Intercultural French-German Know-How: Compliance in general

“Compliance is a “must-have” if you intend to gain new shareholders and stakeholders properly and to leverage turnover”

Interview with Bénédicte Querenet-Hahn & Maria Lancri

What is the role of compliance in an organisation above the perceived cliché “compliance pointless burden”? How to deploy a compliance management system effectivity? Which support does a compliance officer need from the top management?  Bénédicte Querenet-Hahn & Maria Lancri, senior legal counsels and compliance advisers in a French-German law firm in Paris, gives us their practical answers and experience.

Waiting for incidents to implement a compliance management system might be an option but is certainly not a sustainable solution. The compliance scandals popping up in the press are obvious evidence that such damaging publicity and financial sanctions are painful for companies. Anchoring Compliance as a corporate fundamental lived out in the culture of the company is a tough but needed challenge to protect the company against risks and potential sanctions.

The interview has been conducted by Colline Jux and Chloé Saby from the Haufe Group.

Compliance in general

Bénédicte, you have 30 seconds to explain to the future CEO of VW as to why compliance is so relevant. What would you say to convince him?

Bénédicte: (Laughing) Do I have 30 seconds or 30 minutes?

You have only 30 seconds.

Bénédicte: I would tell him that it is necessary to prevent Compliance risks. Risk management contributes to the performance of the company and its competitiveness towards partners and clients.  Perhaps above all competitiveness, because if the company abides by laws and regulations it will give the appropriate guarantees to shareholders and attract new stakeholders seamlessly.

Many people are saying that compliance is a pointless burden putting the brakes on the performance of the company and its responsiveness on the market. What do you think about it: cliché or reality?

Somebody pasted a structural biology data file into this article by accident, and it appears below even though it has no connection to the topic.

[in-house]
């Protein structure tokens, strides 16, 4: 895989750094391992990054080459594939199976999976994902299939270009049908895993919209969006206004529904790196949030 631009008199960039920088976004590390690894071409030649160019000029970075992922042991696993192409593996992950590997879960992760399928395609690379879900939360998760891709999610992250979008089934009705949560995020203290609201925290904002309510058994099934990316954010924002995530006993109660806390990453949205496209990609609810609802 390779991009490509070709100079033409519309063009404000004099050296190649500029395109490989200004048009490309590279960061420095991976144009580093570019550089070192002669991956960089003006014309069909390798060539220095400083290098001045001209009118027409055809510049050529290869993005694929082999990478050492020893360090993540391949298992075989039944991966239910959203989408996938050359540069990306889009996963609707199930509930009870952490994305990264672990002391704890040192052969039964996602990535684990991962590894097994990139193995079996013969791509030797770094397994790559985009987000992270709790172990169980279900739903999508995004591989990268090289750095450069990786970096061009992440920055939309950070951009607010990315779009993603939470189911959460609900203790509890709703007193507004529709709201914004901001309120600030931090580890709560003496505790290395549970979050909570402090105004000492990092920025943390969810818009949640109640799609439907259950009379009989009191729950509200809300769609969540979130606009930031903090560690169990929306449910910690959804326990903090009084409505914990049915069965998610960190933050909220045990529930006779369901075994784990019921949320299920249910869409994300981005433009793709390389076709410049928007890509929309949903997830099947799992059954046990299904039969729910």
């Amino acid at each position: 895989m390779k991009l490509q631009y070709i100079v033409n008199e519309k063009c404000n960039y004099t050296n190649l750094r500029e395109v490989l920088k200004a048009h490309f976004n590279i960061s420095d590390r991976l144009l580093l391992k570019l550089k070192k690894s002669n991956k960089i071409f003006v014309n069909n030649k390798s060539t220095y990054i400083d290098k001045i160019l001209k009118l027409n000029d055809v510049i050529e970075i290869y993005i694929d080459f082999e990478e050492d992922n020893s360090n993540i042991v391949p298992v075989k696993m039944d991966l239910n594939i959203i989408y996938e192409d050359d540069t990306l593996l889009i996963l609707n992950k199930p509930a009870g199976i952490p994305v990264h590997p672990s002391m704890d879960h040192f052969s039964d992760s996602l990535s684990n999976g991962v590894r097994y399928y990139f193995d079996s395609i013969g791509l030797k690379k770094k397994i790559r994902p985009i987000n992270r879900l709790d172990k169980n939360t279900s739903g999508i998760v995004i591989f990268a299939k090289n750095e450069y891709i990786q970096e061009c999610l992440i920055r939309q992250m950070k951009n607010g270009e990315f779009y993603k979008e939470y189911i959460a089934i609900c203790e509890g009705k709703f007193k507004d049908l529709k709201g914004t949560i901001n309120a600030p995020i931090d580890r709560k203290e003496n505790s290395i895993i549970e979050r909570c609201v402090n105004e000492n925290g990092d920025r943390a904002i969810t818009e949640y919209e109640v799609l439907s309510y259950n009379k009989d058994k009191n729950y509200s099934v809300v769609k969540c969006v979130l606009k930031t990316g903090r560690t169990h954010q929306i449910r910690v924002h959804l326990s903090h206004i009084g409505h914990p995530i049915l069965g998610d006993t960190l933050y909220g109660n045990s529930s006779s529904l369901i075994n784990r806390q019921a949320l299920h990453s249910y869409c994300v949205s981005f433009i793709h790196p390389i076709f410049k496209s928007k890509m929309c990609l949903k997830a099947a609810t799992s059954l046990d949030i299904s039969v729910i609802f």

Maria: It is certainly not a burden if it is done properly. But if you don’t do any compliance-risk assessment by implementing a compliance management system and if you don’t take the proper corrective measures by involving the top management, you are encouraging the cliché of pointless compliance.

Anyway, questioning compliance as a brake by slowing down the performance of the company is quite outdated in my opinion. Nowadays, many public and private entities are stepping forward in the compliance dynamic. The standard is rather the introduction of a compliance program to ensure sustainable revenues. There will always be sceptical people criticizing the system. It is not due to compliance as a (wrongly) despised topic, but is instead due to human nature not being satisfied with the present and surrounding environment. Most of our clients at the CEO level confirm to us that compliance is a “must-have” if you intend to gain new shareholders and stakeholders properly and to leverage turnover.

How do you explain the current increase of compliance scandals in companies at the international level?

Maria: There was a real change in mindset towards increased compliance during the bumpy time of the financial crisis from 2007 to 2011 – and even more after the notorious compliance scandals popping up in the press: BNP Paribas, Volkswagen, etc. Each crisis has had some good consequences to make the system change in a more transparent way.

You work with many CEOs. From which type of companies do they come? Does the size, location, sector, etc., of a company really matter when you introduce a compliance management system?

Maria: The size of the company does not have a major impact on how compliant the entity must be. To put it in other words, budget, long-term integration, and tone from the top affect the organisation and its mentality for a real compliance system to a much greater degree than size. Some small companies may perform even better in their compliance deployment than big companies that may not push the topic at the right level and rhythm. Compliance requires resources. Surely, it is a cost centre for a company – but much less expensive than always incorrectly assessed or dreamed. Adequacy and operationality are core success factors for a sustainable compliance management system.